Invokana Amputation Study by Diabetes Drug Maker Claims No Evidence of Increased Risk

New research conducted by the Johnson & Johnson subsidiary Janssen Pharmaceuticals disputes about the growing consensus that the side effects of Invokana may increase the risk of lower limb amputations, indicating that the manufacturer of the new-generation diabetes drug was unable to find any greater association when compared to other treatments. 

Invokana (canagliflozin) is part of a new class of diabetes drugs, known as sodium-glucose cotransporter 2 (SGLT2) inhibitors, which works in a unique way by impacting some normal kidney functions. Other members of this class include Invokamet, Jardiance, Farxiga, Xigduo and others, but Invokana has remained the biggest seller since it hit the market in March 2013.

In May 2017, FDA required a warning update about the Invokana amputation risks, placing information about the increased incidence of leg, foot and toe amputations in a prominent black box on the label, which is one of the strongest warnings the agency can require a prescription medication to carry.

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That decision was based on the findings of a study known as CANVAS, which found an increased risk of amputation among Invokana users, with 6.3 amputations per 1,000 patient years, compared to 3.4 among those given the placebo. Those researchers calculated that Invokana use increased the risk of amputations by 97%, which were primarily toe or metatarsal (foot).

Manufacturers of other SGLT-2 inhibitors released statements around the same time, indicating that the Invokana leg and foot amputation problems were unique to that drug, maintaining that the same risks were not seen among users of their medications.

In this new study published in the medical journal Diabetes, Obesity and Metabolism on September 12, Janssen researchers claim that they were unable to find a link between Invokana and amputations.

The study looked at data on nearly 300,000 patients with type 2 diabetes, about 73,000 of whom used Invokana, and more than 226,000 patients who used other non-SGLT2 diabetes drugs. According to the findings of the Invokana drug makers, there was no significant difference in the rates of below-knee lower extremity (BKLE) amputation among users of their medication.

The findings come as Johnson & Johnson and Janssen face a growing number of Invokana amputation lawsuits, which allege that users may have avoided amputated feet, legs and toes if the drug maker had provided prior warnings about the potential risks.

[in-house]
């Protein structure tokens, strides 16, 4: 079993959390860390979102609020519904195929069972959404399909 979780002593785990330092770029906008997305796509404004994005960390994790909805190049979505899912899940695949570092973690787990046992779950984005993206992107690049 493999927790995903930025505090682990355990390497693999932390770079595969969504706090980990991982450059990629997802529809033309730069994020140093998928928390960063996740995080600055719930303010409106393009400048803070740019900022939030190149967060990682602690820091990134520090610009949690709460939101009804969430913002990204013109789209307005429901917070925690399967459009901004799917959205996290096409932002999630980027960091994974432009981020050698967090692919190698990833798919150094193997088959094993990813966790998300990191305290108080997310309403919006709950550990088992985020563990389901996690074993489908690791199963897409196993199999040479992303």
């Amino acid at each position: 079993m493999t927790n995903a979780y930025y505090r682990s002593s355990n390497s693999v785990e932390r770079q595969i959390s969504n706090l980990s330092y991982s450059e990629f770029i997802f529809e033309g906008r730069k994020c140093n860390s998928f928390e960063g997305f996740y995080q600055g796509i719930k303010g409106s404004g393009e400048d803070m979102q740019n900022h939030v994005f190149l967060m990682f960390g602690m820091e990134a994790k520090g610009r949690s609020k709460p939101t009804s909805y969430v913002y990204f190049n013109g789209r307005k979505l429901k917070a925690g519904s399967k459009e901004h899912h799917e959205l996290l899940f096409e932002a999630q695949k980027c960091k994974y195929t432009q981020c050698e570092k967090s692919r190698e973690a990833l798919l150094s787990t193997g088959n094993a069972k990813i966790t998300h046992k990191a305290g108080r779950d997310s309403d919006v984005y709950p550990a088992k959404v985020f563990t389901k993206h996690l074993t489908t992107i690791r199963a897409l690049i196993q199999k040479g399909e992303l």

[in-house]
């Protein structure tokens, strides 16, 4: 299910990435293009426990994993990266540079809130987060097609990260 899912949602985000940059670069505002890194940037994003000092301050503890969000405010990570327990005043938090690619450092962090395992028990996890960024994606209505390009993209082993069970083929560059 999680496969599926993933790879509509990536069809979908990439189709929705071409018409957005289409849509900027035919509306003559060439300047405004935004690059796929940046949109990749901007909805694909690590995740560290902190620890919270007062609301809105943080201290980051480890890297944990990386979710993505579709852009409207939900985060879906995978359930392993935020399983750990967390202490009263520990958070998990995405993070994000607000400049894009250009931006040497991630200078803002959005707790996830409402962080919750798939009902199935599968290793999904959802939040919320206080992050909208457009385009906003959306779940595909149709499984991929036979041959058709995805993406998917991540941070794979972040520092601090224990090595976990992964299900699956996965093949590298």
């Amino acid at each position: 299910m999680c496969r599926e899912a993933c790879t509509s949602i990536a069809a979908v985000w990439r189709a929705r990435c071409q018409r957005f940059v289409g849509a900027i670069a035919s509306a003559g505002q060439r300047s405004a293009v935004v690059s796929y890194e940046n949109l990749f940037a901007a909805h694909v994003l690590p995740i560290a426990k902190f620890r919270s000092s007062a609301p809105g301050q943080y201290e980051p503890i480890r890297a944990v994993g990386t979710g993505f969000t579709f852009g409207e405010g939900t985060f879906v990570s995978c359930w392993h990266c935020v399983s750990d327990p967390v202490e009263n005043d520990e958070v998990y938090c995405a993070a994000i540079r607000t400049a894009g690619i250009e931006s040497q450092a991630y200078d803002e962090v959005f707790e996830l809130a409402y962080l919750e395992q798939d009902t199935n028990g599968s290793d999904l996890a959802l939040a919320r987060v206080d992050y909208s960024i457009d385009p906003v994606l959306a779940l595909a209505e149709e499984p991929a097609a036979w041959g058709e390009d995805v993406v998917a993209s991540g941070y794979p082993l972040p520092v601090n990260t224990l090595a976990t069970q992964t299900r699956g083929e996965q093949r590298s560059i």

The cases are the latest in a steady stream of Invokana injury claims filed since the drug hit the market, as a series of serious warning label updates have been required by the FDA since Janssen first introduced the new-generation diabetes treatment.

In December 2015, diabetic ketoacidosis warnings were added to Invokana and other SGLT2 inhibitors, indicating for the first time that users may face of risk of developing this serious condition. Prior Invokana warnings failed to alert consumers about the importance of seeking immediate medical attention if they experience symptoms like abdominal pain, fatigue, nausea, respiratory problems or vomiting, which is critical for avoiding serious complications from diabetic ketoacidosis.

Concerns about a potential link between Invokana and kidney failure have also emerged since the drug hit the market. In June 2016, the FDA required that new information be added to the drug label about the risk of acute kidney injury and other kidney issues.

Given similar questions of fact and law raised in complaints filed throughout the federal court system, the Invokana litigation has been centralized before U.S. District Judge Brian Martinotti in the District of New York for coordinated discovery and pretrial proceedings.

Known as a federal MDL, or multidistrict litigation, it is expected that Judge Martinotti will schedule a series of early “bellwether” trials involving each of the injury categories over the next few years. While the outcomes of these early trials are not binding on other plaintiffs, they are designed to help the parties gauge the strengths of their evidence and facilitate potential Invokana settlements, without the need for hundreds of individual trials to be scheduled in U.S. District Courts nationwide.

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